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Finding a Foothold: Architectural Meaning in the Post-war Period

Part 1 Dissertation 2004
Chris Foges
London Metropolitan University UK
This dissertation is concerned with what and how architecture might Œmean¹.
While many early modernists asserted that architecture could and should only
ever talk about itself, in the post-war period calls grew for a redefinition
of the terms of modernism, to include a wider role for Œmeaning¹ as a
function. In this context, Le Corbusier¹s chapel at Ronchamp, itself
described by James Stirling as evidence of a Œcrisis of rationalism¹,
epitomises the central concern of the age. Here, it is used as a case study
through which contemporary ideas on meaning and architecture, drawn from
linguistics and philosophy, are assessed.

In the second part of the dissertation, post-war British modernism is
considered. Here again, it is arguable that concerns over how and, more
important, why architecture might carry Œmeaning¹ is the focus of dispute in
an architectural landscape Charles Jencks has described as a Œscarred
battlefield¹. Pitted against one another are, on one hand, an architecture
so committed to the avoidance of monumentality, or the possibility of
Œembalmed¹ meanings, that it aims for complete dematerialisation, and on the
other, a new commitment to fixedness, place, and identity.

Both positions were informed and underpinned by an understanding of
architecture and society that was intensely political and specific to a
particular period in time. In conclusion, therefore, the dissertation
explores the relevance of such a debate to contemporary architectural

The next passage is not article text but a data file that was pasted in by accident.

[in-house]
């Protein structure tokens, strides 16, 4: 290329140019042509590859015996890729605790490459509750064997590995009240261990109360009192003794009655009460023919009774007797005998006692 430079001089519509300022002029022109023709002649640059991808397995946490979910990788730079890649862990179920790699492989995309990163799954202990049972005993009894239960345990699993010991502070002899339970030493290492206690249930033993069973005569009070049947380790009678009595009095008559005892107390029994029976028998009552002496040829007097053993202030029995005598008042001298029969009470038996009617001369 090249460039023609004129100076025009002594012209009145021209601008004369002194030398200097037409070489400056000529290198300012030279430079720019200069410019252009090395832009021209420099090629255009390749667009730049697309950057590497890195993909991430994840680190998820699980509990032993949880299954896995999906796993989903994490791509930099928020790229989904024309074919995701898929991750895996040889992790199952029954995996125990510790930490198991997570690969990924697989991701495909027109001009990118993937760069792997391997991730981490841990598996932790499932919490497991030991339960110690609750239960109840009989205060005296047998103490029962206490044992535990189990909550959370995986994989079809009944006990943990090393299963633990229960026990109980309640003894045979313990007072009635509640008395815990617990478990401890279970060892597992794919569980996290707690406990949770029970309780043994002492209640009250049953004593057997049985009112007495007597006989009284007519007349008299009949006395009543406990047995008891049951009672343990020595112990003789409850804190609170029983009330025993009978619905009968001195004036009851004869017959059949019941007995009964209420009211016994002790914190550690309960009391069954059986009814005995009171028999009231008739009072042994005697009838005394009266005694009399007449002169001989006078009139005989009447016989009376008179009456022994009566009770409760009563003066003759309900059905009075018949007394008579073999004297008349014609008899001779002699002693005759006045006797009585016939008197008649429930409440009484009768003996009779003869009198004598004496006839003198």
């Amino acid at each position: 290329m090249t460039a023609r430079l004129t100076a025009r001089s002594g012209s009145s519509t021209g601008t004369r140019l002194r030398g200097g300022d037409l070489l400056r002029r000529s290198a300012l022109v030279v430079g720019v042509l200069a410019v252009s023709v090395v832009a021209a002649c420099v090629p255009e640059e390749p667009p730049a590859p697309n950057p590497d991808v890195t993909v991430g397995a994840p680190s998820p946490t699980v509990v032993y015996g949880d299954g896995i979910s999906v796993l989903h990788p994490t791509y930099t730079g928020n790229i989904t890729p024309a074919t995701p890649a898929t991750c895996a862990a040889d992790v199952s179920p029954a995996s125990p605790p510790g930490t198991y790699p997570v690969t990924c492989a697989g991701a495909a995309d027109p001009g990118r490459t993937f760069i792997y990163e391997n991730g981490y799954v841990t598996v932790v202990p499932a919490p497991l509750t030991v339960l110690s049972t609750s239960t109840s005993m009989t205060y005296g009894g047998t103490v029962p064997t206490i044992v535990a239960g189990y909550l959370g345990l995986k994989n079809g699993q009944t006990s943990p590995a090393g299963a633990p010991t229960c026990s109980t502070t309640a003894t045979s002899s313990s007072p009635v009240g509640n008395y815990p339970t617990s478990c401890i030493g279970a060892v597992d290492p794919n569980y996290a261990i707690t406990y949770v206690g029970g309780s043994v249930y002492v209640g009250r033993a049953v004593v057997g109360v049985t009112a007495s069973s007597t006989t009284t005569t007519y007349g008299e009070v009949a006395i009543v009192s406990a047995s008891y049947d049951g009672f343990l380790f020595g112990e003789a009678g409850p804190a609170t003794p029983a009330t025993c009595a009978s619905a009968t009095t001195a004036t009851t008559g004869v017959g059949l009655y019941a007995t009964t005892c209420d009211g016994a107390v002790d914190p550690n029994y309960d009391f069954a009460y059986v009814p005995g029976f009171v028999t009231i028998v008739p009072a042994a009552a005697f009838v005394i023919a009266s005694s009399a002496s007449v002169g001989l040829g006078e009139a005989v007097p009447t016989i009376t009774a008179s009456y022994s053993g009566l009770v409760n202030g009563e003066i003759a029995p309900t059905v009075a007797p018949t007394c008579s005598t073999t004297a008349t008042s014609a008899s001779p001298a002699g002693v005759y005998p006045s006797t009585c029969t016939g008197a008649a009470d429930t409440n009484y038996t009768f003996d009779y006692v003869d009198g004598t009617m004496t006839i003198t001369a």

practice, and considers the possibility of an architecture that is
responsive to changing needs while acting as a support for both an
individual and a collective sense of identity - an architecture that
responds to the human experience of being in place and time.

Chris Foges

This dissertation’s sense of its own form is subtle and self-assured. Seen retrospectively, the sequence of subjects is not surprising, but as they happen the individual moves all contain the unexpected. None of the regular players, Reyner Banham, say, or Cedric Price, plays quite the role we are used to. The student knits together projects and contemporary statements about them in an effortless way; anyone who has tried to do this knows how difficult it is. There is much more to say about meaning in architecture, of course, but he is consistently provocative in his forays into the territory and sets a large number of interesting ideas in motion in the short space.

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